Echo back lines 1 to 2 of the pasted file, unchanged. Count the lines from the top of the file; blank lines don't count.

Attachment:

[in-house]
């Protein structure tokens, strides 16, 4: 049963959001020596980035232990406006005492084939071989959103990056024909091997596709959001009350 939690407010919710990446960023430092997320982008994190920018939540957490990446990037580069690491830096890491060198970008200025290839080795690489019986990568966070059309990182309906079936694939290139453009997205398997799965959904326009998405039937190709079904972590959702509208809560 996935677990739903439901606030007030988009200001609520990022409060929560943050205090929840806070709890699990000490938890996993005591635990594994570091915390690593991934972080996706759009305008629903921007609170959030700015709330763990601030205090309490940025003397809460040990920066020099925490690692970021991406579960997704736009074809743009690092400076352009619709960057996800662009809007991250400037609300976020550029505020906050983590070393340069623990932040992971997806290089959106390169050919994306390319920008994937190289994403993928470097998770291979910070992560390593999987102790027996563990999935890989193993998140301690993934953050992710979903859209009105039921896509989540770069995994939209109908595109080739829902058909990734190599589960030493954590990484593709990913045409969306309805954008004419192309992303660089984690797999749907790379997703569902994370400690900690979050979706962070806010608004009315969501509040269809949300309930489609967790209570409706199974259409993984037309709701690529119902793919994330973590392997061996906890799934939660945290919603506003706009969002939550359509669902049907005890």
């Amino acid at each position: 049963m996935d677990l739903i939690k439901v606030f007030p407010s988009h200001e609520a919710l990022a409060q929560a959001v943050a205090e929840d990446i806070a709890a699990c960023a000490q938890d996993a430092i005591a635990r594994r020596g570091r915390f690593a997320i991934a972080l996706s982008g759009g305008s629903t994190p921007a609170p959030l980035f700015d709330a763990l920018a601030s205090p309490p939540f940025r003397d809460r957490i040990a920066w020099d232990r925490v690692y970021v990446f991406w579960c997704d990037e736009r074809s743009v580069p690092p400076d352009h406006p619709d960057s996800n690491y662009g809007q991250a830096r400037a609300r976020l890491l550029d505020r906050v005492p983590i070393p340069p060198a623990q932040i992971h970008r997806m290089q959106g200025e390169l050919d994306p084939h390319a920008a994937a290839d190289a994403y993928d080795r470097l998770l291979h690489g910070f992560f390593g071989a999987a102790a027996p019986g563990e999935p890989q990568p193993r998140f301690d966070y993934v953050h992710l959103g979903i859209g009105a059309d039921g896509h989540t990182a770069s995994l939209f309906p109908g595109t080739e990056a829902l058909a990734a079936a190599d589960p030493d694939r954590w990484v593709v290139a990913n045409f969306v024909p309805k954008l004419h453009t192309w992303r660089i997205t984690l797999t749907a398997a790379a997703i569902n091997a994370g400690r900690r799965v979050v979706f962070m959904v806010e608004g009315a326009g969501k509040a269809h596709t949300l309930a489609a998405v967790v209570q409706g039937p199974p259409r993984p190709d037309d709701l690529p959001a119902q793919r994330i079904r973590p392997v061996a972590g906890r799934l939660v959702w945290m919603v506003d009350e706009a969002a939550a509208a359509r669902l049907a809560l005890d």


[in-house]
């Protein structure tokens, strides 16, 4: 049963959001020596980035232990406006005492084939071989959103990056024909091997596709959001009350 939690407010919710990446960023430092997320982008994190920018939540957490990446990037580069690491830096890491060198970008200025290839080795690489019986990568966070059309990182309906079936694939290139453009997205398997799965959904326009998405039937190709079904972590959702509208809560 996935677990739903439901606030007030988009200001609520990022409060929560943050205090929840806070709890699990000490938890996993005591635990594994570091915390690593991934972080996706759009305008629903921007609170959030700015709330763990601030205090309490940025003397809460040990920066020099925490690692970021991406579960997704736009074809743009690092400076352009619709960057996800662009809007991250400037609300976020550029505020906050983590070393340069623990932040992971997806290089959106390169050919994306390319920008994937190289994403993928470097998770291979910070992560390593999987102790027996563990999935890989193993998140301690993934953050992710979903859209009105039921896509989540770069995994939209109908595109080739829902058909990734190599589960030493954590990484593709990913045409969306309805954008004419192309992303660089984690797999749907790379997703569902994370400690900690979050979706962070806010608004009315969501509040269809949300309930489609967790209570409706199974259409993984037309709701690529119902793919994330973590392997061996906890799934939660945290919603506003706009969002939550359509669902049907005890």